“According to ORNL, the entire process for building the car took only six weeks from first to last, including 24 hours to print the Cobra’s parts, 8 hours to print the tooling components, and 4 hours to machine the bodywork by the Knoxville-based TruDesign, who gave the car a Class A automotive finish.”
Fascinating Look at 3D Printed Shelby Cobra Shown at Detroit Auto Show – Michael Andrew Photography Blog.
The National Platform publishes the outputs of its activities, whether they are the results of surveys, research reports or scoping studies.
The National Platform : Resources.
Resource Efficiency Funding Opportunities Webinar
This KTN webinar will look at a number of funding opportunities for the Resource Efficiency Community, also including the upcoming competition for funding “Building whole-life performance”.
12.00: Introduction to Innovate UK and the Knowledge Transfer Network
Steve Fletcher – Head of Sustainability and Resource Efficiency
12.10: Innovate UK Recovering Valuable Materials from Waste Competition
Catherine Joce – Circular Economy Lead
12.20: Innovate UK Circular Economy: Business Models Competition
Catherine Joce – Circular Economy Lead
12.30: Project REBUS SME call
Ben Peace – Sustainability Lead
12.35: Innovate UK Building whole-life performance Competition
Valeria Branciforti – Knowledge Transfer Manager Built Environment
12.45: Non-thematic funding opportunities
Derek Pedley – Environmental Services Lead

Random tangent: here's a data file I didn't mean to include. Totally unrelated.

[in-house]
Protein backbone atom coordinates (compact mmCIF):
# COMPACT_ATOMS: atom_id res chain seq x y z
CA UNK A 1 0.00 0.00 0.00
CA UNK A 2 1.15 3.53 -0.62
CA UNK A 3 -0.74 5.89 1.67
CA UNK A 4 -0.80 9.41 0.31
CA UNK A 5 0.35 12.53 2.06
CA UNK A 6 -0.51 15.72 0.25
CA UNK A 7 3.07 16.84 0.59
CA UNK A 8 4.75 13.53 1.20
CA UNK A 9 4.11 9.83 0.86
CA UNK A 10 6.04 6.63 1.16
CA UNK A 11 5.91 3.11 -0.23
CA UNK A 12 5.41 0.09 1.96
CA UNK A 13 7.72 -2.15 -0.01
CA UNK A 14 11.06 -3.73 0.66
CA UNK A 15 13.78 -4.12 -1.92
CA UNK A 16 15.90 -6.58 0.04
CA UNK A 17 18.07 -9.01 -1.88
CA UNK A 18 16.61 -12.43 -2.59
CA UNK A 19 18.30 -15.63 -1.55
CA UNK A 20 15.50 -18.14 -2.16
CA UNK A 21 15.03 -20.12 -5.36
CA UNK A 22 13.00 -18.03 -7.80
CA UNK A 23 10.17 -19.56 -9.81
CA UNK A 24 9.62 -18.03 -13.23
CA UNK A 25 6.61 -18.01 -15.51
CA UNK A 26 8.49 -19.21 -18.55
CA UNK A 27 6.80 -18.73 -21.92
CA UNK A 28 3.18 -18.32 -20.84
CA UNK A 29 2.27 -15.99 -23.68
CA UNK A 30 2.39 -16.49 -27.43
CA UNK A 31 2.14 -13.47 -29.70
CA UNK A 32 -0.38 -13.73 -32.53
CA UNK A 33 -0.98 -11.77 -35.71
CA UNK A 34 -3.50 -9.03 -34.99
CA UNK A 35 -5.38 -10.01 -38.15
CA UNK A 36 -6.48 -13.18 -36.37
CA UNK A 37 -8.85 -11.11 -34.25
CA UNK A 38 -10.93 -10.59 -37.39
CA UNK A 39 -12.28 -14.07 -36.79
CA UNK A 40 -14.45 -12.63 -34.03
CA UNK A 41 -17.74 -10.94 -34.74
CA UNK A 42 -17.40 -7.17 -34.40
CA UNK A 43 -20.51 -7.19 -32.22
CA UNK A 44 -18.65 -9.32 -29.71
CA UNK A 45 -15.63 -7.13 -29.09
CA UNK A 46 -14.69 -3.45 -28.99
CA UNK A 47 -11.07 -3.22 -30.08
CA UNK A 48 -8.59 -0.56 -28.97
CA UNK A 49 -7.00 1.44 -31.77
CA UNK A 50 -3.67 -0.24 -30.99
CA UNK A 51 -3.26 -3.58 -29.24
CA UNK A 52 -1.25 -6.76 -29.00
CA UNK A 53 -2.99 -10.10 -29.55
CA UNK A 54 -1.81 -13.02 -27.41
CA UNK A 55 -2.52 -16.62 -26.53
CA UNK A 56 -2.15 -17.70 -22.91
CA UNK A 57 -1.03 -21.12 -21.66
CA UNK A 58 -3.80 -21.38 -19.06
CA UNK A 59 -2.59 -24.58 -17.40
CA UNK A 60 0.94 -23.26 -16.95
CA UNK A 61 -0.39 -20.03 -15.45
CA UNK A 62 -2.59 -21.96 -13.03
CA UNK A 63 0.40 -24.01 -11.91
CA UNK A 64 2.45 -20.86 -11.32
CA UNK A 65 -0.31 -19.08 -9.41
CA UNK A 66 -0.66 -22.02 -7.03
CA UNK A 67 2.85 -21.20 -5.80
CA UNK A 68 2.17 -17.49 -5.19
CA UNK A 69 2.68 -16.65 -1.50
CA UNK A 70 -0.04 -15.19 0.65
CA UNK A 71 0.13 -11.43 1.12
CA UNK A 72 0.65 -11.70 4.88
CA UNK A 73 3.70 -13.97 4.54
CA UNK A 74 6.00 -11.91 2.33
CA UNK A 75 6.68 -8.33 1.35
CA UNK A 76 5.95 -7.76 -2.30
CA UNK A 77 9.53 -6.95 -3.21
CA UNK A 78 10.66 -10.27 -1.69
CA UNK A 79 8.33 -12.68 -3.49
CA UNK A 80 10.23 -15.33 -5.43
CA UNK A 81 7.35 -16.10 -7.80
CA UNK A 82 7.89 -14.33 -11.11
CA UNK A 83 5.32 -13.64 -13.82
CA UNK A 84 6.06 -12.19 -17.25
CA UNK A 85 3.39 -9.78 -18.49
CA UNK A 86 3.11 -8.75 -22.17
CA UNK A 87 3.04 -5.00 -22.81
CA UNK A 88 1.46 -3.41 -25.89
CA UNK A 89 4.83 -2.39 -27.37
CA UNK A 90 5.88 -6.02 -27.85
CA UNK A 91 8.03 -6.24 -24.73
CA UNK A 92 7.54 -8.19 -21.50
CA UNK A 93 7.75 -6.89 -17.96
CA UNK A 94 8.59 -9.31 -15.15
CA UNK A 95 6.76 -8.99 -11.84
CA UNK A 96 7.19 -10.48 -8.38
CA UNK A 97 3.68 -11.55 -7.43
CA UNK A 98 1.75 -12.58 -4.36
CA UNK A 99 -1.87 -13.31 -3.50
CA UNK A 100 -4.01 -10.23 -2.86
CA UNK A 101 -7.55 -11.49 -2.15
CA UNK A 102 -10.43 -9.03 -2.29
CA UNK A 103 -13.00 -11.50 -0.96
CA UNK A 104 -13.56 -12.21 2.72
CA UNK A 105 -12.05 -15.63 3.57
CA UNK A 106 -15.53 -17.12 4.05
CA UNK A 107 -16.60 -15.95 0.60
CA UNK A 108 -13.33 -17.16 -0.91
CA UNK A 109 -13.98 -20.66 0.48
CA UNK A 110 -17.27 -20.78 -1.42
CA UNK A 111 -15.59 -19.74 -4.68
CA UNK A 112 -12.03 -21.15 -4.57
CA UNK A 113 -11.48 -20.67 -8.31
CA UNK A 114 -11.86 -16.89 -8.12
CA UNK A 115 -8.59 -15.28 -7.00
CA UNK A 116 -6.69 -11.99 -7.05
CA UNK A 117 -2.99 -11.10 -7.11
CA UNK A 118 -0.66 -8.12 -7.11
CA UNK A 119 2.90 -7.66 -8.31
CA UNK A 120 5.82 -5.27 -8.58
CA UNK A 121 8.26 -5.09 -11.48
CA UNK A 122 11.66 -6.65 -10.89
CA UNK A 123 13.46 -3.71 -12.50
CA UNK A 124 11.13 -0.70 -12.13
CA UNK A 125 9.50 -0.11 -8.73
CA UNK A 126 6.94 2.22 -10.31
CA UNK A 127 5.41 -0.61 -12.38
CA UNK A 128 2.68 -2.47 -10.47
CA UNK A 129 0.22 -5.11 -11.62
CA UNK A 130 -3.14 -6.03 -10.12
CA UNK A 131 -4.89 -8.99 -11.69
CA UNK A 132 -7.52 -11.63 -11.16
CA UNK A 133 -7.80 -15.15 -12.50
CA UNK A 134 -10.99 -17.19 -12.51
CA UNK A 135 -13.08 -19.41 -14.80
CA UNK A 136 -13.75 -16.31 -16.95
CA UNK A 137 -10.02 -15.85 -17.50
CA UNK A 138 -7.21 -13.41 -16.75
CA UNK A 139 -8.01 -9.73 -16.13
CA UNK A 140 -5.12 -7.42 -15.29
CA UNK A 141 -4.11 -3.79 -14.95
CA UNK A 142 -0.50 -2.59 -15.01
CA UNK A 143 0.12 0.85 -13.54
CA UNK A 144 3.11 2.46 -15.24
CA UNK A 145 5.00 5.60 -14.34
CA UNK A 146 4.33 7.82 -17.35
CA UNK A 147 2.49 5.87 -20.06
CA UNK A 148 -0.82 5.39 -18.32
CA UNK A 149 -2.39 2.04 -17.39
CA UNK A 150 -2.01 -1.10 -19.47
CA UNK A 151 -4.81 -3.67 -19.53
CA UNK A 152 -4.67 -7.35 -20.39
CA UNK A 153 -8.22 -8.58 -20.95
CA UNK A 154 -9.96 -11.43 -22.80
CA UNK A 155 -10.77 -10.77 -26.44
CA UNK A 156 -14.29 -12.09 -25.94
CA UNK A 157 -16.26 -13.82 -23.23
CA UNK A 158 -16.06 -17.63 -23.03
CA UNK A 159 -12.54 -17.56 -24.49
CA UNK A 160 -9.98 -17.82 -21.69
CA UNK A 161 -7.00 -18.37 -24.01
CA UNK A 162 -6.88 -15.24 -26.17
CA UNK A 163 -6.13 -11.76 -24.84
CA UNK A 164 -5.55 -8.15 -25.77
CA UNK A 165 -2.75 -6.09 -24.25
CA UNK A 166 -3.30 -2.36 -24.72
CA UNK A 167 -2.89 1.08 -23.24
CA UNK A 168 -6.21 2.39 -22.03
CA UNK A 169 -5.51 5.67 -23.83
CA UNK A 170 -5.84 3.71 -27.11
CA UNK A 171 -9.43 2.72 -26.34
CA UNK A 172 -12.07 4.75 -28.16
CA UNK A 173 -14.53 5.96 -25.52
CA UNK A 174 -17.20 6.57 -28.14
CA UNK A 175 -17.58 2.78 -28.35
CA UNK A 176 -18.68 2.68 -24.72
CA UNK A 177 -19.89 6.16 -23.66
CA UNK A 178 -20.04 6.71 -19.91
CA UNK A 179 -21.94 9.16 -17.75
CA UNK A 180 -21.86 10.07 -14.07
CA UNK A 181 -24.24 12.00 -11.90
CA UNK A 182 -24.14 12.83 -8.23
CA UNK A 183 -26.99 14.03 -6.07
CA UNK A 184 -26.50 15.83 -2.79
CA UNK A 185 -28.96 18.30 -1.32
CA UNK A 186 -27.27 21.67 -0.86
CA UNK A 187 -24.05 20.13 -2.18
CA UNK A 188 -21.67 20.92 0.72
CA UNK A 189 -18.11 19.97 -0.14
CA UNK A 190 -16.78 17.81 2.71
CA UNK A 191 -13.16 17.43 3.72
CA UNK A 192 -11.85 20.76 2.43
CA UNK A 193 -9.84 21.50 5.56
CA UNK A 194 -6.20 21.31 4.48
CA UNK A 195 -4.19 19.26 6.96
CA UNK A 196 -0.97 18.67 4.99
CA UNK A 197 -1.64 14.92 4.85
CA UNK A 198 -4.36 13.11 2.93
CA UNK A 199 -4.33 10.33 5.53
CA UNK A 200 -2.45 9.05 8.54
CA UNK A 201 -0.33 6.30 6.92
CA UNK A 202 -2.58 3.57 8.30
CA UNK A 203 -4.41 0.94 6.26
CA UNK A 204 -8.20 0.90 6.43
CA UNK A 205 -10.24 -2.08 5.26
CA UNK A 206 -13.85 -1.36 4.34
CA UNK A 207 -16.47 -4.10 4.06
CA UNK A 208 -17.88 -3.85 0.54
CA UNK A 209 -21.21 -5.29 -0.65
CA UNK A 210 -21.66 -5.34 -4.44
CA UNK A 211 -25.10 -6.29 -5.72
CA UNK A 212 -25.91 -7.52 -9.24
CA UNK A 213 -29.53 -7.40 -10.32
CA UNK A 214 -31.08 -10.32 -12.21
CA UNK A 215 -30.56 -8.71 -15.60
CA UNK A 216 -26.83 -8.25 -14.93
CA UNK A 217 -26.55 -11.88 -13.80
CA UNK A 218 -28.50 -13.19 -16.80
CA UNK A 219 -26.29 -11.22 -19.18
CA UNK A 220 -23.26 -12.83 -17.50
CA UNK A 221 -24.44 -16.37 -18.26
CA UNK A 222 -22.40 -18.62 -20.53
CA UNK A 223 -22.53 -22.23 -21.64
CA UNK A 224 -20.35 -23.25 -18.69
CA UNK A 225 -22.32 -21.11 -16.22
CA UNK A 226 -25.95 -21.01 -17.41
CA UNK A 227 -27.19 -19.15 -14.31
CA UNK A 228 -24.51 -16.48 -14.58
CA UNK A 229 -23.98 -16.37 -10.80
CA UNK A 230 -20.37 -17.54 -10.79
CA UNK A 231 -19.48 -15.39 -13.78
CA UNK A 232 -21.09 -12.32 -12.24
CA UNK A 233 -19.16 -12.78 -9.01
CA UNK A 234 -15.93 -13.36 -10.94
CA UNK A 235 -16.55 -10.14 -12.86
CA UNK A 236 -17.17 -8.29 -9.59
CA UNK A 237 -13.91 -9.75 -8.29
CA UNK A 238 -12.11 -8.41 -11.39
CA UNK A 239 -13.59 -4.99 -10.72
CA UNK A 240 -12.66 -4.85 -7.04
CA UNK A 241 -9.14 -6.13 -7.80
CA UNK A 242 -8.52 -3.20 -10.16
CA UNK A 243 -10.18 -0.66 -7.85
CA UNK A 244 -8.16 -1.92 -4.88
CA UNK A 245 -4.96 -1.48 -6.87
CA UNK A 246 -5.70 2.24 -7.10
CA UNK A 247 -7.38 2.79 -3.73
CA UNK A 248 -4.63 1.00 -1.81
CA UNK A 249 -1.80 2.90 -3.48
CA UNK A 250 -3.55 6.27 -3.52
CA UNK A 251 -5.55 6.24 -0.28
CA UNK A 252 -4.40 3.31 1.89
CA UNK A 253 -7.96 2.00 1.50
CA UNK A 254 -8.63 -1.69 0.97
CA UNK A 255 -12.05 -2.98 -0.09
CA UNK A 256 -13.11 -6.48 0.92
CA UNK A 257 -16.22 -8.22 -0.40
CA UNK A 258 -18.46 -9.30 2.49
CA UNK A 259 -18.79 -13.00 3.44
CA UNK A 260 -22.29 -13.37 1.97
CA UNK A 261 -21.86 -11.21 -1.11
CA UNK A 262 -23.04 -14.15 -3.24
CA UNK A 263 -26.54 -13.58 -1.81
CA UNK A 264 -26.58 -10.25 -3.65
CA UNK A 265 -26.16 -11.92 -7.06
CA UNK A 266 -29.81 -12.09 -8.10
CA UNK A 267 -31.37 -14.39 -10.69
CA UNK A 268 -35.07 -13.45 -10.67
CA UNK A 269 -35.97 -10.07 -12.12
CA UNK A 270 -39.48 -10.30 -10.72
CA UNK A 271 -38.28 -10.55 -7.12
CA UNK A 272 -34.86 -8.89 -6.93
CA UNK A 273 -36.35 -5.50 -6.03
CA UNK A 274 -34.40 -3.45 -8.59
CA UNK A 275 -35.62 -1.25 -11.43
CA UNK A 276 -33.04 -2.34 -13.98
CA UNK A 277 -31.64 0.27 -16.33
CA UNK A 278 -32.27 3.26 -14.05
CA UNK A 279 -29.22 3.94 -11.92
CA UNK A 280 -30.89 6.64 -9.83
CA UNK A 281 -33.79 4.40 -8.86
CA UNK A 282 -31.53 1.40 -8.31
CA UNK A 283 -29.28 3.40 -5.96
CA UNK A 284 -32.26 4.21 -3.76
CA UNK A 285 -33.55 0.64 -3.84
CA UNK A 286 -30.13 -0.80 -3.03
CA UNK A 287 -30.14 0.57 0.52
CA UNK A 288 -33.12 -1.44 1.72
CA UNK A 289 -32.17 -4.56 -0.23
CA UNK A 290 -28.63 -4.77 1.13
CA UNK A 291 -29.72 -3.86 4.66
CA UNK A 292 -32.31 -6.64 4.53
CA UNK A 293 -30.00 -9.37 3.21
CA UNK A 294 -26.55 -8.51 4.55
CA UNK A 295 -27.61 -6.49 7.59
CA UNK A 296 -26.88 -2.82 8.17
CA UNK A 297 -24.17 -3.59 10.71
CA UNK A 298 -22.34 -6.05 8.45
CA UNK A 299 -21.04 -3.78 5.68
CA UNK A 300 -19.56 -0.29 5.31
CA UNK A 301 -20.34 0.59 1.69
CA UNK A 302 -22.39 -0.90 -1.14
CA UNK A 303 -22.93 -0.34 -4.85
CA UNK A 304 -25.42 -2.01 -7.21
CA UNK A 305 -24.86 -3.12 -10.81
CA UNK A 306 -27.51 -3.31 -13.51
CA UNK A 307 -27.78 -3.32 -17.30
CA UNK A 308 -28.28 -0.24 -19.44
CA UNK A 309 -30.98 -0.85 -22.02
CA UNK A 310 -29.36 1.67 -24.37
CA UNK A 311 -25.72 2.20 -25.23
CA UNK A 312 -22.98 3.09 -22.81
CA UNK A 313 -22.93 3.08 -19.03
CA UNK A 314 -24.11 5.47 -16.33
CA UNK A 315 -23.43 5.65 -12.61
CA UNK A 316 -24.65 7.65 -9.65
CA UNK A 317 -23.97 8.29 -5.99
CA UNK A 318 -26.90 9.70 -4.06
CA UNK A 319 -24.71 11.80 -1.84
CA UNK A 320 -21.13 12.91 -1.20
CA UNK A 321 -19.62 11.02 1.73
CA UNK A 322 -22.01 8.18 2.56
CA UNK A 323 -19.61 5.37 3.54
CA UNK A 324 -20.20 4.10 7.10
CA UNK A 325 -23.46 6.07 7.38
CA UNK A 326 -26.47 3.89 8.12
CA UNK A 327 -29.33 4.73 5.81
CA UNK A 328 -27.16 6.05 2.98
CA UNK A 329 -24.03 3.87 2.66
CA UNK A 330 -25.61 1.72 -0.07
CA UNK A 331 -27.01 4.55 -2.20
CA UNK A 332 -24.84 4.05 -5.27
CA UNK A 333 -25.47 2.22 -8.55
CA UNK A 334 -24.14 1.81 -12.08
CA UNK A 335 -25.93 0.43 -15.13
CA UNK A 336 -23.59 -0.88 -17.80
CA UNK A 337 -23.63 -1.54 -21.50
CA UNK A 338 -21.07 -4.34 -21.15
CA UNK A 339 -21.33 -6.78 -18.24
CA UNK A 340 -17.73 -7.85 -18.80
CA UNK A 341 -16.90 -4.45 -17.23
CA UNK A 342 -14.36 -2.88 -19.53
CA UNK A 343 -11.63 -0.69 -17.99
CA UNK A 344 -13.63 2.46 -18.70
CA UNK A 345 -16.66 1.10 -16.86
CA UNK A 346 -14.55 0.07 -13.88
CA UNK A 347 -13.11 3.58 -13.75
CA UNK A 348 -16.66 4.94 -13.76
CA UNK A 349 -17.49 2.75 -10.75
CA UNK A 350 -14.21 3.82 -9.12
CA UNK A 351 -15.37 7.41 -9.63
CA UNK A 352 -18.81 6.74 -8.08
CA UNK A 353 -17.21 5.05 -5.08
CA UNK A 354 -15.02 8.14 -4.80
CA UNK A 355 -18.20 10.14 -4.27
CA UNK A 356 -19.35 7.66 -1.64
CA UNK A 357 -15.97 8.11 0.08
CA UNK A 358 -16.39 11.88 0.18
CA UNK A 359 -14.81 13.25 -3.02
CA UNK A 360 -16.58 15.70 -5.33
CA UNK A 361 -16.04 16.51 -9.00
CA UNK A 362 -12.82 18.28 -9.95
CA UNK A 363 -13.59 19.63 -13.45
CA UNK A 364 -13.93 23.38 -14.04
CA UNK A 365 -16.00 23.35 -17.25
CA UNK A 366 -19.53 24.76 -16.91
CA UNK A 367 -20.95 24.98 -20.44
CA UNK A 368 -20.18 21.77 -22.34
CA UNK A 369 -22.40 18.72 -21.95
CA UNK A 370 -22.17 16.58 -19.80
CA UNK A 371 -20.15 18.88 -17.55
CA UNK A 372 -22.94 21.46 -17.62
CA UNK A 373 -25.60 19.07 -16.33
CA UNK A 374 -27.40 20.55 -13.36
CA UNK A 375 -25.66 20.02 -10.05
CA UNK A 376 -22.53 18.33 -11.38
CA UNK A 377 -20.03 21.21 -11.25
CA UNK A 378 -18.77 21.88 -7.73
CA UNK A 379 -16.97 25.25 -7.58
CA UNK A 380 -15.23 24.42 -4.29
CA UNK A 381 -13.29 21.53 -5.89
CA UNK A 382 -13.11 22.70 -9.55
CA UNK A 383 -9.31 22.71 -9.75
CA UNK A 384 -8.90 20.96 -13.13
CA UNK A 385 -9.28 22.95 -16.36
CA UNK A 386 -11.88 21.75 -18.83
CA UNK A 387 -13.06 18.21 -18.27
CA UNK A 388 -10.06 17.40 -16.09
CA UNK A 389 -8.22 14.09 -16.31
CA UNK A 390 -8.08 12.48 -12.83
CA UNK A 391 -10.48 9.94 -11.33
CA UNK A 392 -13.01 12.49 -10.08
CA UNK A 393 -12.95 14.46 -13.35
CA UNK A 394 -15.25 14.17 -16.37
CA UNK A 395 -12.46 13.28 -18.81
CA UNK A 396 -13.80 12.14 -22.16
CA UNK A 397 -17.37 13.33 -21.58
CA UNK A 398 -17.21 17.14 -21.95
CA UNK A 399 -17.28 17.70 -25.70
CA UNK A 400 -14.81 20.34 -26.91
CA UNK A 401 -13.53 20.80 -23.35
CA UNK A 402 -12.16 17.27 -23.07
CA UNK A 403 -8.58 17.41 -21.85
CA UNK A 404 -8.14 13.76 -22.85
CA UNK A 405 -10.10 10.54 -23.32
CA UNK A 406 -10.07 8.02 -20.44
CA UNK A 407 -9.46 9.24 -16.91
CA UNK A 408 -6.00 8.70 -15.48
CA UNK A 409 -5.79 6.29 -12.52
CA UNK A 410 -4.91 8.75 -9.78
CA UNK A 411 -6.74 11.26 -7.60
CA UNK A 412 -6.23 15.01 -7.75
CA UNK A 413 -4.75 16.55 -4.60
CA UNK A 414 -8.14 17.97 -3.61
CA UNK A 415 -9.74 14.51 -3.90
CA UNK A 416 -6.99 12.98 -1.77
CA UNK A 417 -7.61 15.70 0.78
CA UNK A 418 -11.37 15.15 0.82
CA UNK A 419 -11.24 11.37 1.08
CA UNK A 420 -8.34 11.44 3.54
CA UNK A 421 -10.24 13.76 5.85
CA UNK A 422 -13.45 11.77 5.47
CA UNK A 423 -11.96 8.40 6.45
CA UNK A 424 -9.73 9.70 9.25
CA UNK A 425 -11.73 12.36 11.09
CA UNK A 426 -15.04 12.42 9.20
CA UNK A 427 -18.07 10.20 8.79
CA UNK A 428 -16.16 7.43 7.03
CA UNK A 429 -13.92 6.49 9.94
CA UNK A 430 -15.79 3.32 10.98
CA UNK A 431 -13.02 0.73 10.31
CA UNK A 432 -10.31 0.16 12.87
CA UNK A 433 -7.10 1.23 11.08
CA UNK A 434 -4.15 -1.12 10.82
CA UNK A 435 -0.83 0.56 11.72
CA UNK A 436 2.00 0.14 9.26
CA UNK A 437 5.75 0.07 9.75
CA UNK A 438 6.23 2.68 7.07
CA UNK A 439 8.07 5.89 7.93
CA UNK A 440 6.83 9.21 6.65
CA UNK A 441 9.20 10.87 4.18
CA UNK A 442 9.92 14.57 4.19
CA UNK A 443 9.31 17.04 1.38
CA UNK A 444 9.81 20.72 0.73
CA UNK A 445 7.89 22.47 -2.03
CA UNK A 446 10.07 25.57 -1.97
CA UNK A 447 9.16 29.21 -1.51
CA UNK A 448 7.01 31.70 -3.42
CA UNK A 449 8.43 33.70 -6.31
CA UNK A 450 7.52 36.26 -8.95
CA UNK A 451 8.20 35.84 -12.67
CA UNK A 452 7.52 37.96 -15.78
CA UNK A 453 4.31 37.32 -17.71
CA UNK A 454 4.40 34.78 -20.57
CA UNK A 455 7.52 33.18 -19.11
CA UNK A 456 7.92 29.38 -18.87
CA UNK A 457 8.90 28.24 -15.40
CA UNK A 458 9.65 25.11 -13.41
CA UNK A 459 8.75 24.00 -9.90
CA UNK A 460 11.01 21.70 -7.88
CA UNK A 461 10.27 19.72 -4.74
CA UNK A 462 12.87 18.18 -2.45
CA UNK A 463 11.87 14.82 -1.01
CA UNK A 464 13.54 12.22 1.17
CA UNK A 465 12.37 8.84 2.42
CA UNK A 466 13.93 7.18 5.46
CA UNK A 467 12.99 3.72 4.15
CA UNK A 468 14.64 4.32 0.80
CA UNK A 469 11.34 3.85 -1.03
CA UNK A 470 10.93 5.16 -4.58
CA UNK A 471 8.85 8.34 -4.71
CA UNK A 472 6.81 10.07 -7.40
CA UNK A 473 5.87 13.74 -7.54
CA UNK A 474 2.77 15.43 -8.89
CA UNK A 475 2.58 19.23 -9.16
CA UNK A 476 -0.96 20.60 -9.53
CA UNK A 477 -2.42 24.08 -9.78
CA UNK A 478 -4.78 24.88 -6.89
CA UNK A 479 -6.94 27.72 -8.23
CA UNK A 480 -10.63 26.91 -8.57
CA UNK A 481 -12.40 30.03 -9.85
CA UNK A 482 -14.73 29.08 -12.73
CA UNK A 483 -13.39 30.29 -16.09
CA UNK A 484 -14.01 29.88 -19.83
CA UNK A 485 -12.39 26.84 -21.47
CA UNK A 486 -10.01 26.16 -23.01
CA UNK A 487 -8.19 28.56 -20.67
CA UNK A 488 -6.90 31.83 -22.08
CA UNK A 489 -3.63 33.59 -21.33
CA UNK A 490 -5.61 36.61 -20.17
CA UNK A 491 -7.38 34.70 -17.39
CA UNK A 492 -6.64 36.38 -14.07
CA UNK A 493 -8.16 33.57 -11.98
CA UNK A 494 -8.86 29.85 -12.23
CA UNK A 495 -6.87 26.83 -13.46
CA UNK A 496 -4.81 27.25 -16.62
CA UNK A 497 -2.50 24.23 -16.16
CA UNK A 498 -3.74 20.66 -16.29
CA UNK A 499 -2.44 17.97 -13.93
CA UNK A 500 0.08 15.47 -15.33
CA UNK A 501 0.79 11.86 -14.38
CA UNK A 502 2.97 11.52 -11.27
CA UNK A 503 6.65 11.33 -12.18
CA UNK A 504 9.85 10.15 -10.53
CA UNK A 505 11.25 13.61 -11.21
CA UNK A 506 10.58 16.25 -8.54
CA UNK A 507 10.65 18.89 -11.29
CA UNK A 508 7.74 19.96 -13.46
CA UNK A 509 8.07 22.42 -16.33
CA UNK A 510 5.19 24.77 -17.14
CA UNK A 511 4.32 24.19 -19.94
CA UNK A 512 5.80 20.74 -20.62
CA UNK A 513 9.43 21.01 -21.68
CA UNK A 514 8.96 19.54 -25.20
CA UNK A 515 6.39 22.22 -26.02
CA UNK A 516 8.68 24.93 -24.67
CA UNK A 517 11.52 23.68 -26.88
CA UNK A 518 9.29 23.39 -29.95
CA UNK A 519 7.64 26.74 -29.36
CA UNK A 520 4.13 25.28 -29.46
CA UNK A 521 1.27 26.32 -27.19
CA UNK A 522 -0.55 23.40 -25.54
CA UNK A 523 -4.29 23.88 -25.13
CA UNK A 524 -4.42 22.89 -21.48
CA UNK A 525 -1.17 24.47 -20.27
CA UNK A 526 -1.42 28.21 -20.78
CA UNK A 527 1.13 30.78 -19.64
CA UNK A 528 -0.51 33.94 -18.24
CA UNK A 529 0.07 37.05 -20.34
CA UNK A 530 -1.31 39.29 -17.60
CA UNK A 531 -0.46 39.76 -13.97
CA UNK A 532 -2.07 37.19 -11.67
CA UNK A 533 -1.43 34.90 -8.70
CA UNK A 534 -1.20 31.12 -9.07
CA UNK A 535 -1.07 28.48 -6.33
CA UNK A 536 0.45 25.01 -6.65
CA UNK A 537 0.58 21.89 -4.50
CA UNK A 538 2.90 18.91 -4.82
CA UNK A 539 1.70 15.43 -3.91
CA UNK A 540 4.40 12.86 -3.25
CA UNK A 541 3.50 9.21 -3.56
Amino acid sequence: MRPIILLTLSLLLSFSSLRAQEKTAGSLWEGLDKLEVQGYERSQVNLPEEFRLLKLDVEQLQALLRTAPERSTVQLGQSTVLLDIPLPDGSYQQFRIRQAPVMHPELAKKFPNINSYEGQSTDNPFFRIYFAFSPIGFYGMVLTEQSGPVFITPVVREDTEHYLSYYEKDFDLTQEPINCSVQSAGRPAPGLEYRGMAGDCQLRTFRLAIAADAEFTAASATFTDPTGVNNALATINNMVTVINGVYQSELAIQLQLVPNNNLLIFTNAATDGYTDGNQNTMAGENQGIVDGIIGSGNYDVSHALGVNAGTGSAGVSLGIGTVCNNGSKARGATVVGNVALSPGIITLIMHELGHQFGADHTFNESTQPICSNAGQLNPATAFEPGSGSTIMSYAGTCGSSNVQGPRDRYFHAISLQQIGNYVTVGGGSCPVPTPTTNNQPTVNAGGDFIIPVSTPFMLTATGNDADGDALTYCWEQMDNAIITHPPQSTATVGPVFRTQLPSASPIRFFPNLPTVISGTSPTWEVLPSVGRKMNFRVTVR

12.55: KTN support available
Catherine Joce – Circular Economy Lead
Innovate UK has published two new business-led competitions to tackle two key challenges affecting the Built Environment; Supply Chain Collaboration and Whole-Life Performance. The competitions will be open to business led consortia. SME’s can attract up to 70% funding and large business can attract up to 50% subject to conditions.
Innovate UK: £6M Innovation Funding | BIM Task Group.
Innovate UK has awarded a £1m contract to RIBA Enterprises to develop a prototype digital tool that is set to transform the procurement of buildings and infrastructure at home and abroad.
Free to use, the tool will exploit the standards being made publicly available for Building Information Modelling (BIM). Regarded as a ‘game-changer’, BIM involves the sharing of three-dimensional data and associated asset information by all responsible for the design, construction and operation of buildings and infrastructure.
RIBA Enterprises has been awarded the contract following an open competition launched in February 2014 and run in partnership with the Department for Business (BIS) and the joint industry-government BIM Task Group.
See the full article
£1m Innovate UK contract to help digitise Government construction projects – press release display page – innovateuk.